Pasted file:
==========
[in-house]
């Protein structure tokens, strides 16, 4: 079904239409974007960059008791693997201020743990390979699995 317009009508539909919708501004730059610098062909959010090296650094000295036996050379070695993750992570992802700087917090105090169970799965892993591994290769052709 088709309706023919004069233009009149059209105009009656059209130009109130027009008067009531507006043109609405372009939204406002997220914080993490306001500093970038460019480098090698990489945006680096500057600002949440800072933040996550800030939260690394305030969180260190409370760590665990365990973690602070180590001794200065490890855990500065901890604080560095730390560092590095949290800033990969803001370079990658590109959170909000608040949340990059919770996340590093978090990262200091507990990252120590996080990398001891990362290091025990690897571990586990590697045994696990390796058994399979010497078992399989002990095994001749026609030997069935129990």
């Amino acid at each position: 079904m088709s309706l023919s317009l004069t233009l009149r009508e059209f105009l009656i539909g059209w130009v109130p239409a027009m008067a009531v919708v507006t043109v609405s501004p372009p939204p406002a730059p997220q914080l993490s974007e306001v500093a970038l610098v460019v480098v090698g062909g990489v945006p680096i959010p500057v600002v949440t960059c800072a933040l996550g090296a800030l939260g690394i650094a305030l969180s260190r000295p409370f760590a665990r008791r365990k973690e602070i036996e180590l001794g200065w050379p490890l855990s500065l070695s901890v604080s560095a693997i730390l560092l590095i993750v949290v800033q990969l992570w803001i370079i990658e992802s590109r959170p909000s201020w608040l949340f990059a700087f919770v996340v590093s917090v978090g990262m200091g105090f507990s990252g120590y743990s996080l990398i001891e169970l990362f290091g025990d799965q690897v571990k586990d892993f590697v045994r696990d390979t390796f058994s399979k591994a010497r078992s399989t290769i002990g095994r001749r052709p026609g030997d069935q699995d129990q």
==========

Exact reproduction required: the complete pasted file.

[in-house]
């Protein structure tokens, strides 16, 4: 079904239409974007960059008791693997201020743990390979699995 317009009508539909919708501004730059610098062909959010090296650094000295036996050379070695993750992570992802700087917090105090169970799965892993591994290769052709 088709309706023919004069233009009149059209105009009656059209130009109130027009008067009531507006043109609405372009939204406002997220914080993490306001500093970038460019480098090698990489945006680096500057600002949440800072933040996550800030939260690394305030969180260190409370760590665990365990973690602070180590001794200065490890855990500065901890604080560095730390560092590095949290800033990969803001370079990658590109959170909000608040949340990059919770996340590093978090990262200091507990990252120590996080990398001891990362290091025990690897571990586990590697045994696990390796058994399979010497078992399989002990095994001749026609030997069935129990």
């Amino acid at each position: 079904m088709s309706l023919s317009l004069t233009l009149r009508e059209f105009l009656i539909g059209w130009v109130p239409a027009m008067a009531v919708v507006t043109v609405s501004p372009p939204p406002a730059p997220q914080l993490s974007e306001v500093a970038l610098v460019v480098v090698g062909g990489v945006p680096i959010p500057v600002v949440t960059c800072a933040l996550g090296a800030l939260g690394i650094a305030l969180s260190r000295p409370f760590a665990r008791r365990k973690e602070i036996e180590l001794g200065w050379p490890l855990s500065l070695s901890v604080s560095a693997i730390l560092l590095i993750v949290v800033q990969l992570w803001i370079i990658e992802s590109r959170p909000s201020w608040l949340f990059a700087f919770v996340v590093s917090v978090g990262m200091g105090f507990s990252g120590y743990s996080l990398i001891e169970l990362f290091g025990d799965q690897v571990k586990d892993f590697v045994r696990d390979t390796f058994s399979k591994a010497r078992s399989t290769i002990g095994r001749r052709p026609g030997d069935q699995d129990q």